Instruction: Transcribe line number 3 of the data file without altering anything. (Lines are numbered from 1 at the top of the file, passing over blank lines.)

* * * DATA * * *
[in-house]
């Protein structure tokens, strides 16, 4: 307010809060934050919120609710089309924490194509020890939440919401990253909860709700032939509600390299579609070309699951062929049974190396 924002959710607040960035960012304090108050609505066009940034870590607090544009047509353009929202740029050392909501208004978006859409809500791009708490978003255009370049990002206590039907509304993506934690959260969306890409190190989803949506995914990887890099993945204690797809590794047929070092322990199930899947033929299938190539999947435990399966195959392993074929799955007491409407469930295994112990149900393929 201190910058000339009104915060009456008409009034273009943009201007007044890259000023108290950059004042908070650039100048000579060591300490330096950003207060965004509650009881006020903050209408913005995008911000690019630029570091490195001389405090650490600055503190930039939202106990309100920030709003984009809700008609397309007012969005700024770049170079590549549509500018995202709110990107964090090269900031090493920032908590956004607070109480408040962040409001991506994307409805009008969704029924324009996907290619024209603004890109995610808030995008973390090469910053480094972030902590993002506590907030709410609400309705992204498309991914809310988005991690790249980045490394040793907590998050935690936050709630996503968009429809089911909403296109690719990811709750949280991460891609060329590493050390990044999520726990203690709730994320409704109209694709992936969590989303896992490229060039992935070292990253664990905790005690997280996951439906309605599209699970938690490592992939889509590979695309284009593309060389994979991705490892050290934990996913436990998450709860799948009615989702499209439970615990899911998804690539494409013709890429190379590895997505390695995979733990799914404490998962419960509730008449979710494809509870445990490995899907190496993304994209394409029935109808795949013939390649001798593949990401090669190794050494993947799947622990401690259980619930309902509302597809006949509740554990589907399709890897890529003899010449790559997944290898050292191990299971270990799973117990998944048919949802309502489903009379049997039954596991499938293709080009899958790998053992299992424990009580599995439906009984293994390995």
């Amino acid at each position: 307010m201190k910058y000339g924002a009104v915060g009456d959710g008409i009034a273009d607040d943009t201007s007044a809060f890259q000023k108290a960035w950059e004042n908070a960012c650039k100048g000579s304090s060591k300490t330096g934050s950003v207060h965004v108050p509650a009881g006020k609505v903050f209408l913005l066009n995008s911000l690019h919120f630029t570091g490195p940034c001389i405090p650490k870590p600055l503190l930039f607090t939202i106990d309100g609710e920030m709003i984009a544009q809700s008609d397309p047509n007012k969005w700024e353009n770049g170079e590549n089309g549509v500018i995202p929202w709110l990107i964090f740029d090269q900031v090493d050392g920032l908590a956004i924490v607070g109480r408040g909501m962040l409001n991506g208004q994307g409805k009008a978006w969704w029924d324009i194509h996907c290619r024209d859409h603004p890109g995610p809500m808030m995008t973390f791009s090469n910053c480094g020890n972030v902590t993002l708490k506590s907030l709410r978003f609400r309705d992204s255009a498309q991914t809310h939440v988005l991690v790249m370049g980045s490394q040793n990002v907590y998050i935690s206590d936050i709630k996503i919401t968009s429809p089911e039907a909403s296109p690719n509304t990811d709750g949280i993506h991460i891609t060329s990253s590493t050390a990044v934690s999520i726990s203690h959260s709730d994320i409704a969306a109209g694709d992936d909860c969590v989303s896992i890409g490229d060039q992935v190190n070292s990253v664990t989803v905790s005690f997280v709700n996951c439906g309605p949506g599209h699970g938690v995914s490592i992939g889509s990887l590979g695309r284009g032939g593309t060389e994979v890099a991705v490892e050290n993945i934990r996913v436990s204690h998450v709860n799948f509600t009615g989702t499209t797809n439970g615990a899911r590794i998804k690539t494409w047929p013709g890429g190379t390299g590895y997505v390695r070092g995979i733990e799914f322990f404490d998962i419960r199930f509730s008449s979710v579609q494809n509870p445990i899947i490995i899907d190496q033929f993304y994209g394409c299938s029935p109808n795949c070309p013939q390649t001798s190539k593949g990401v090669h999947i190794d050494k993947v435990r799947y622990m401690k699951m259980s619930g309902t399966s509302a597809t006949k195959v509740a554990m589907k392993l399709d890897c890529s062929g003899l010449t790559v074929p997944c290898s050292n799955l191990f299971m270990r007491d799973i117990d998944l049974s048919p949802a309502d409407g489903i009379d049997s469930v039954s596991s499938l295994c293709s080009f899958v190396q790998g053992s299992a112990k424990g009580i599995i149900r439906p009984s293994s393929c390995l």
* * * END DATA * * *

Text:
């Amino acid at each position: 307010m201190k910058y000339g924002a009104v915060g009456d959710g008409i009034a273009d607040d943009t201007s007044a809060f890259q000023k108290a960035w950059e004042n908070a960012c650039k100048g000579s304090s060591k300490t330096g934050s950003v207060h965004v108050p509650a009881g006020k609505v903050f209408l913005l066009n995008s911000l690019h919120f630029t570091g490195p940034c001389i405090p650490k870590p600055l503190l930039f607090t939202i106990d309100g609710e920030m709003i984009a544009q809700s008609d397309p047509n007012k969005w700024e353009n770049g170079e590549n089309g549509v500018i995202p929202w709110l990107i964090f740029d090269q900031v090493d050392g920032l908590a956004i924490v607070g109480r408040g909501m962040l409001n991506g208004q994307g409805k009008a978006w969704w029924d324009i194509h996907c290619r024209d859409h603004p890109g995610p809500m808030m995008t973390f791009s090469n910053c480094g020890n972030v902590t993002l708490k506590s907030l709410r978003f609400r309705d992204s255009a498309q991914t809310h939440v988005l991690v790249m370049g980045s490394q040793n990002v907590y998050i935690s206590d936050i709630k996503i919401t968009s429809p089911e039907a909403s296109p690719n509304t990811d709750g949280i993506h991460i891609t060329s990253s590493t050390a990044v934690s999520i726990s203690h959260s709730d994320i409704a969306a109209g694709d992936d909860c969590v989303s896992i890409g490229d060039q992935v190190n070292s990253v664990t989803v905790s005690f997280v709700n996951c439906g309605p949506g599209h699970g938690v995914s490592i992939g889509s990887l590979g695309r284009g032939g593309t060389e994979v890099a991705v490892e050290n993945i934990r996913v436990s204690h998450v709860n799948f509600t009615g989702t499209t797809n439970g615990a899911r590794i998804k690539t494409w047929p013709g890429g190379t390299g590895y997505v390695r070092g995979i733990e799914f322990f404490d998962i419960r199930f509730s008449s979710v579609q494809n509870p445990i899947i490995i899907d190496q033929f993304y994209g394409c299938s029935p109808n795949c070309p013939q390649t001798s190539k593949g990401v090669h999947i190794d050494k993947v435990r799947y622990m401690k699951m259980s619930g309902t399966s509302a597809t006949k195959v509740a554990m589907k392993l399709d890897c890529s062929g003899l010449t790559v074929p997944c290898s050292n799955l191990f299971m270990r007491d799973i117990d998944l049974s048919p949802a309502d409407g489903i009379d049997s469930v039954s596991s499938l295994c293709s080009f899958v190396q790998g053992s299992a112990k424990g009580i599995i149900r439906p009984s293994s393929c390995l």